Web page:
Independent factors associated with increased 30-day mortality in people with cancer and COVID-19 are older age, male sex, smoking history, two or more comorbidities, Eastern Cooperative Oncology Group performance status of 2 or higher, and active or progressing cancer.

Cancer screenings: Adherence to routine and follow-up cancer screenings (e.g., mammography, colonoscopy) decreased markedly during spring 2020, almost 80% for breast and colorectal
cancer screenings alone. Added to the cancellation or postponement of elective surgeries, the delays may lead to more late-stage diagnoses, poorer responses to treatment, and increased mortality over the next 10 years.

Cancer clinical trials: Clinical trials have been halted or delayed, slowing progress in the development of new therapies for cancer and affecting future outcomes. However, some of the U.S. government-waived adaptations to clinical trial designs have improved access, such as electronic consent and home delivery of trial medications.

Cancer experience: Because of social distancing restrictions, more people with cancer and their families have struggled with isolation. Family members and caregivers are not permitted to accompany patients into hospitals during inpatient stays or into infusion centers during treatment. Often, cancer survivors have had their care postponed and follow-up tests delayed, increasing their worry about a cancer returning or a new cancer emerging. Oncology nurses have an opportunity to develop programs to address isolation, emotional well-being, and other disparities among patients with cancer.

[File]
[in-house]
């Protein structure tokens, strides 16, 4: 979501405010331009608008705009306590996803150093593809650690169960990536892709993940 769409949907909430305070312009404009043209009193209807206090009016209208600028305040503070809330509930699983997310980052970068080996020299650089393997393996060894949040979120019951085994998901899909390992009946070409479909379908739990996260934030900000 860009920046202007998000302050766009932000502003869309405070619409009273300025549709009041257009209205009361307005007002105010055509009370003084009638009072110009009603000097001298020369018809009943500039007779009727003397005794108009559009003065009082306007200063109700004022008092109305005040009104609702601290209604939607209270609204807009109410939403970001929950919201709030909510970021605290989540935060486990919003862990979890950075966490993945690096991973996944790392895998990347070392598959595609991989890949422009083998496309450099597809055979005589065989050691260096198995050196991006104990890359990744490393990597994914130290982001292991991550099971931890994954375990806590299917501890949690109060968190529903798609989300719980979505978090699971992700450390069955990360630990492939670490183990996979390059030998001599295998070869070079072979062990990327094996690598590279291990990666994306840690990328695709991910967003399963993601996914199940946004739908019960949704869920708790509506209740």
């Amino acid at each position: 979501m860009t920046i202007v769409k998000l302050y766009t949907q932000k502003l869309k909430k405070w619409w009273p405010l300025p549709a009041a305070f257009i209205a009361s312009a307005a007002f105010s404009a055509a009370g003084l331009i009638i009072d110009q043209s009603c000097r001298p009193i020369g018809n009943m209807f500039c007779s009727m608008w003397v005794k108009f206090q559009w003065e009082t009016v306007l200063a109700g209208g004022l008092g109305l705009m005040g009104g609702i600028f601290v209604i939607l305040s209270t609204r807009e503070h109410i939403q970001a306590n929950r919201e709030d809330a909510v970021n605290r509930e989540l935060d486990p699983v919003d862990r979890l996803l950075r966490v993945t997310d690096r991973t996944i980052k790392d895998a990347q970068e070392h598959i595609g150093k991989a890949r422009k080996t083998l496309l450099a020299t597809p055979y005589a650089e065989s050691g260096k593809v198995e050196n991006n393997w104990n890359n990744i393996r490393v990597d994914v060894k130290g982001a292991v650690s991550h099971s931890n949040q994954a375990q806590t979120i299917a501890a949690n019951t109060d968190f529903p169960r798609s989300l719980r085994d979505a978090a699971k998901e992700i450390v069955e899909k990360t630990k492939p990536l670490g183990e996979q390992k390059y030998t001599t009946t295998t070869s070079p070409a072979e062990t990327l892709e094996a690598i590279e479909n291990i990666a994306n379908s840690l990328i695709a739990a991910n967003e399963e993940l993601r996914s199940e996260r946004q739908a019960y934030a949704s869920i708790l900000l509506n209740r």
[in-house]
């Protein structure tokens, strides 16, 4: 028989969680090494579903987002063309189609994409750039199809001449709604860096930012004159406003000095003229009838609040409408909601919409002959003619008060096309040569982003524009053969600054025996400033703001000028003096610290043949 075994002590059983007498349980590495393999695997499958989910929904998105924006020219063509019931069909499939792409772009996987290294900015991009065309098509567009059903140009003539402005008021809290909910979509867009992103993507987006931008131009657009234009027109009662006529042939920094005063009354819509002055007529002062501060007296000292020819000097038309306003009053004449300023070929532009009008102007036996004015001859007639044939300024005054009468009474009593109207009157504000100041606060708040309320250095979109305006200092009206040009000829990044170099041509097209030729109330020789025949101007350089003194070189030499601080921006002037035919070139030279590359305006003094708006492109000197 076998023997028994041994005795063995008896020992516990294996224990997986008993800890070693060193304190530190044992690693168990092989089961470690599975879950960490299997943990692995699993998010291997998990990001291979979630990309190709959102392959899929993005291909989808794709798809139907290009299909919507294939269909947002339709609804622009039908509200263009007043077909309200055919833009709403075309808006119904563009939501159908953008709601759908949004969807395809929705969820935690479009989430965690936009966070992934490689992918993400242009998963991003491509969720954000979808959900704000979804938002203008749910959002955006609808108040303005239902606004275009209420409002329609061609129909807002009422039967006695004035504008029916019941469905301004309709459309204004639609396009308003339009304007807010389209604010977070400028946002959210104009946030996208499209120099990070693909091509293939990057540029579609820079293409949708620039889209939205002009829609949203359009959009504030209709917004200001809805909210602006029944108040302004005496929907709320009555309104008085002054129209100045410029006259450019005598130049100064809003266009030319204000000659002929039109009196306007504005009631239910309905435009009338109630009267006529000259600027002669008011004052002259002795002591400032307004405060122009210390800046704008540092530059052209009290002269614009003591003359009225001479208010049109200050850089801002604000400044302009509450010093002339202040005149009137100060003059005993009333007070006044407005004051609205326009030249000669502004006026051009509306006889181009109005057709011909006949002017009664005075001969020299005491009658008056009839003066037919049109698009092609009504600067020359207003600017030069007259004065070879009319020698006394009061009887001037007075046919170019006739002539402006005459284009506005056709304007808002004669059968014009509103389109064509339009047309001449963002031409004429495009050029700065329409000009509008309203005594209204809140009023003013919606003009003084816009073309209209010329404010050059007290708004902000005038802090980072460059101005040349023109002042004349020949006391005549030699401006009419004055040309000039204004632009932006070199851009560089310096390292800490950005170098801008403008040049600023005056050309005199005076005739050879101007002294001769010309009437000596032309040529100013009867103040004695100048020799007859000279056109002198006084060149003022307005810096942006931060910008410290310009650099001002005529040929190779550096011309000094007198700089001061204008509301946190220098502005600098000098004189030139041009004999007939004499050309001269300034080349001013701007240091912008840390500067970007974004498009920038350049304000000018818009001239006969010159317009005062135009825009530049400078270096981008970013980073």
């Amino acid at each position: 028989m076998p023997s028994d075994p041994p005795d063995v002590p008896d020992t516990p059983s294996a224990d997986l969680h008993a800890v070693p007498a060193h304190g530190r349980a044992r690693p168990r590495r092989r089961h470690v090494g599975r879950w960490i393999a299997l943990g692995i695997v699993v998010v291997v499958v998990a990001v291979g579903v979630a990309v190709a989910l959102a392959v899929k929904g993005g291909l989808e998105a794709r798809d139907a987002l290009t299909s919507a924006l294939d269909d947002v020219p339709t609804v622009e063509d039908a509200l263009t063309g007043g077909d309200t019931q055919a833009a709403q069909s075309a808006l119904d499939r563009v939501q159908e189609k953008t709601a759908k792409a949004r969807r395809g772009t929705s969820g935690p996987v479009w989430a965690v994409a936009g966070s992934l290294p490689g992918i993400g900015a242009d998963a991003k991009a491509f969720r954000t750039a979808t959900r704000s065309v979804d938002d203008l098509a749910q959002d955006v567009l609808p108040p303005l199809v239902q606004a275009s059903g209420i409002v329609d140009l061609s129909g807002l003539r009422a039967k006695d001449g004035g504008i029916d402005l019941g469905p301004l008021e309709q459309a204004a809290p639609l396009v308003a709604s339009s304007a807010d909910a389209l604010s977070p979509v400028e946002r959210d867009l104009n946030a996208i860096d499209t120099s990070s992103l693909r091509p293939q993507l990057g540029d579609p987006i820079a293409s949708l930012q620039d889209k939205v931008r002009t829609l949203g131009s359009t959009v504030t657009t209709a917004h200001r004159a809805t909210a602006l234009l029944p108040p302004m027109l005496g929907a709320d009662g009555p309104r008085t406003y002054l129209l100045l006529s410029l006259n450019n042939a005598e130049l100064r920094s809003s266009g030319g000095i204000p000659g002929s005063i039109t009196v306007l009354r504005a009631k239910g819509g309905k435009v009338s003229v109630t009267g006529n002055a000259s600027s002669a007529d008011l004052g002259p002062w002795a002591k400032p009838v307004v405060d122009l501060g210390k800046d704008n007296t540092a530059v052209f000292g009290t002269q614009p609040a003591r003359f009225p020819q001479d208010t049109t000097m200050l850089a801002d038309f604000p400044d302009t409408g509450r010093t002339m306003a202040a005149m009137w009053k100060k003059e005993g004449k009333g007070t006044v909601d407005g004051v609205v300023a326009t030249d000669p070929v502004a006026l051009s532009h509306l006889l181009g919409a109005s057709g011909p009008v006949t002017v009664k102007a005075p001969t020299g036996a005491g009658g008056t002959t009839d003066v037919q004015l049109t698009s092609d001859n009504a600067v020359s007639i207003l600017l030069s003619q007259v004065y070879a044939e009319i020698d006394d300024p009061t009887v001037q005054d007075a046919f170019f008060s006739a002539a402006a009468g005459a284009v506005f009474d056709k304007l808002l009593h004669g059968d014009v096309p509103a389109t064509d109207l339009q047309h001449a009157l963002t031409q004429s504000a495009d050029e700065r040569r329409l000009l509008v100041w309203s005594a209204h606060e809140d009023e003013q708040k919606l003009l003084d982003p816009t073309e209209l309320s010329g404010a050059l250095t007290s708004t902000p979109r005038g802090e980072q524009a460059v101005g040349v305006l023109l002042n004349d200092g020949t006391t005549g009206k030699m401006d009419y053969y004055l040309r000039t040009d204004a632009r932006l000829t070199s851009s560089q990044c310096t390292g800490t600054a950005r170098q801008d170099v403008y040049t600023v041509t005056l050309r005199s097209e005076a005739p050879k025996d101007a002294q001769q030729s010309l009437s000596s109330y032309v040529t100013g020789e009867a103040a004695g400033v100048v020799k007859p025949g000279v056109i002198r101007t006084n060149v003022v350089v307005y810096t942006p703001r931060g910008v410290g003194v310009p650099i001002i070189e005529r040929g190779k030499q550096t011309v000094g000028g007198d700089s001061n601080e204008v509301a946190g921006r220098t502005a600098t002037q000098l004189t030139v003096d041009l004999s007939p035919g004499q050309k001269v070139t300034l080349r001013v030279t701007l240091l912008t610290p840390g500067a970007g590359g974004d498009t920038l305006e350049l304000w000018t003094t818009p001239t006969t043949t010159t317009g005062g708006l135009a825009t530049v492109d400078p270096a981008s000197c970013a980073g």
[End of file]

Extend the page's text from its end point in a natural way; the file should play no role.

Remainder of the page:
COVID-19’s Effect on Nurses

The drastic changes COVID-19 brought to life in general and cancer care have also been felt in the nursing profession. Many nurses were shifted to inpatient or COVID-19 units, took on new telehealth and triage responsibilities, and faced moral distress when caring for people with COVID-19. Some have been furloughed or had their hours reduced. Throughout it all is the underlying concern of being infected by the virus and bringing it home to their families and communities.

Because patients arrive for outpatient care without family or caregivers, nurses must provide support and reassurance, use technology to include family members in education, and facilitate communication between the patient, oncology team, and family. On top of that, nurses must follow new infection risk and control procedures, adding burden and strain to their already-demanding jobs.

In response, the International Council of Nurses’ Mental Health Core Guidance and Recommendations for Nurses called for healthcare systems to support nurses’ mental health and well-being: “To support a nurse’s personal resilience under such stressors requires all parts to actively support and build resilience across teams and the health service system.” See this ONS Voice article for strategies for health systems to support providers' mental health.

Future Opportunities

COVID-19 will continue to disrupt society and cancer care in 2021, but the arrival of vaccines brings hope for decreased serious infections. Better control of the virus will improve access to cancer care, including screening, treatment, and survivorship care. As a nation, we have made rapid progress on vaccine development and nurses, as the most trusted profession, can dispel myths, advocate for vaccinations, and protect their patients and families.

Oncology nurses must advocate for safe cancer care services; vaccination for patients at risk; infection control measures such as masks and personal protective equipment (PPE), distancing, and handwashing; and resources to manage the mental health burden.